Recycling business ordered to pay £50k for breaching WEEE regulations
A former Northumberland-based recycling business and its director have been ordered to pay £54,365 in compensation and fines after being found guilty of breaching waste regulations.
Following an investigation by the Environment Agency (EA), Northern Compliance Ltd and Director Vincent Francis Eckerman pleaded guilty for their failure to finance the cost of waste electrical and electronic equipment (WEEE) collection, treatment, recovery and disposal.
Northern Compliance was an EA-approved WEEE compliance scheme, which had been established to assist businesses in meeting their producer obligations under the WEEE regulations.
After under-collecting WEEE and missing its collection targets in 2017, Northern Compliance was asked to pay a minimum of £1.1 million into the WEEE Compliance Fee Fund by the EA by 31 March 2018.
Northern Compliance was unable to meet this cost and and was ordered to pay £50,900 in compensation to the WEEE Compliance Fee Fund, which Mr Eckerman claimed the company had offered the EA previously but had been rejected. Mr Eckerman, aged 59 of Castlefield, Prudhoe, told South Tyneside Magistrates Court that the company had missed its WEEE collection targets due to a ‘perfect storm’ of problems with suppliers.
A second charge ordered Mr Eckerman to pay a £2,295 fine with a £170 victim surcharge and £1,000 court costs. Northern Compliance ceased trading in December 2018.
District Judge Begley commented: “I found his evidence verbose and lacking in clarity. He simply has not done what I would expect of a man with his experience and he had been reckless and significantly undermined the regulatory regime.”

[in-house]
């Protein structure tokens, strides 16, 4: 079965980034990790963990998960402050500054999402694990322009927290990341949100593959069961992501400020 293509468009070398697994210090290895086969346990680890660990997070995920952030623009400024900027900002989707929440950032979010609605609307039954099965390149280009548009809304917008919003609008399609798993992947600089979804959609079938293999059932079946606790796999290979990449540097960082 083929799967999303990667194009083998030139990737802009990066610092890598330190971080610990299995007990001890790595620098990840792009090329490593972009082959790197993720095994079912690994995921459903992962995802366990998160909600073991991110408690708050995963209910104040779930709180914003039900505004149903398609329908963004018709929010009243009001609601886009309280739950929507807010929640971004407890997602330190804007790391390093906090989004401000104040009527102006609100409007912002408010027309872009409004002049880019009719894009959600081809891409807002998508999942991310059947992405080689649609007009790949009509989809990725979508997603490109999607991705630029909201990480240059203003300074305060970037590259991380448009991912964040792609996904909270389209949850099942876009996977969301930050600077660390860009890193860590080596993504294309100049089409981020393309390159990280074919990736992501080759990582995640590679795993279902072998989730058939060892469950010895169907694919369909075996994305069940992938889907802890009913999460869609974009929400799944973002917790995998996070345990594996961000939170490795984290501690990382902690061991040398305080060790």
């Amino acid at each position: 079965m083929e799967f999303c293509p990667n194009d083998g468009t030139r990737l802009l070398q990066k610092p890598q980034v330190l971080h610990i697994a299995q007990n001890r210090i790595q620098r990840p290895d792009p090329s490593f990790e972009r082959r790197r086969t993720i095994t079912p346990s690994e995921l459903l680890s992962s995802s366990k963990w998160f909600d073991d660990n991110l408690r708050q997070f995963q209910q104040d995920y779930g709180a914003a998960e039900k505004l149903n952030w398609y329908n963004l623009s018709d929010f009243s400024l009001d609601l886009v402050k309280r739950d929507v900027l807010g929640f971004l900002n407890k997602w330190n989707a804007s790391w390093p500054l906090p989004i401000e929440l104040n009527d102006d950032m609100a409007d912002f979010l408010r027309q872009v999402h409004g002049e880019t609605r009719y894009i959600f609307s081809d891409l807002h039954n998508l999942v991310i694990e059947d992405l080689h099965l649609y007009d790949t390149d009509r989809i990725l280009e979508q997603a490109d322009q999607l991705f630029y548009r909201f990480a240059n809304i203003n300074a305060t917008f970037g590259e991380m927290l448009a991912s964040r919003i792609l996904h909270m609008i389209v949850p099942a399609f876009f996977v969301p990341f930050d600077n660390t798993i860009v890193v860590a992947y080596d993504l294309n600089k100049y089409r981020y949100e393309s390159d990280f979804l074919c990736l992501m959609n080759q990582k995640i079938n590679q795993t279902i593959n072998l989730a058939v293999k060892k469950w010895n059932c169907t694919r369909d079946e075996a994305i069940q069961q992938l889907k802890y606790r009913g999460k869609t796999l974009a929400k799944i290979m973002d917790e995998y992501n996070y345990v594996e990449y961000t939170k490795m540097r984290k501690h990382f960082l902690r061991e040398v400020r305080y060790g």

Commenting on the charges, David O’Toole, Regulated Industry Programme Manager for the EA, said: “Rules and regulations are in place for people and organisations to abide by and when those legalities are broken we aim to bring the perpetrators to justice.
“In this case, Northern Compliance Ltd have paid the ultimate price as the company is no longer trading having had its authorisation revoked and Mr Eckerman now has a criminal conviction.
“We respect the sentencing restrictions with which the Judge had to work to in this case. This prosecution shows that where a Producer Compliance Scheme fails to meet their financing obligations under the WEEE Regulations, the Environment Agency will not hesitate to take robust enforcement action against Compliance Schemes and individuals, to prevent the WEEE Regulatory regime being undermined.
“Hopefully this will make other companies in a similar position of responsibility think twice about breaking the law and pay their compliance fees.”
Non-compliance with environmental regulations places significant pressure on the waste and resources industry – an EA report, published in October 2018, revealed that a record number of fines had been handed out for waste crime in 2017/18.
In July 2016, the longest custodial sentence for an environmental crime was handed to a waste criminal, Terrence Soloman Dugbo, for defrauding WEEE recycling schemes out of millions of pounds.
After failing to make any payments towards the court orders, an additional nine years and four months were added to Dugbo’s sentence, meaning that he will now be serving a total of 16 years.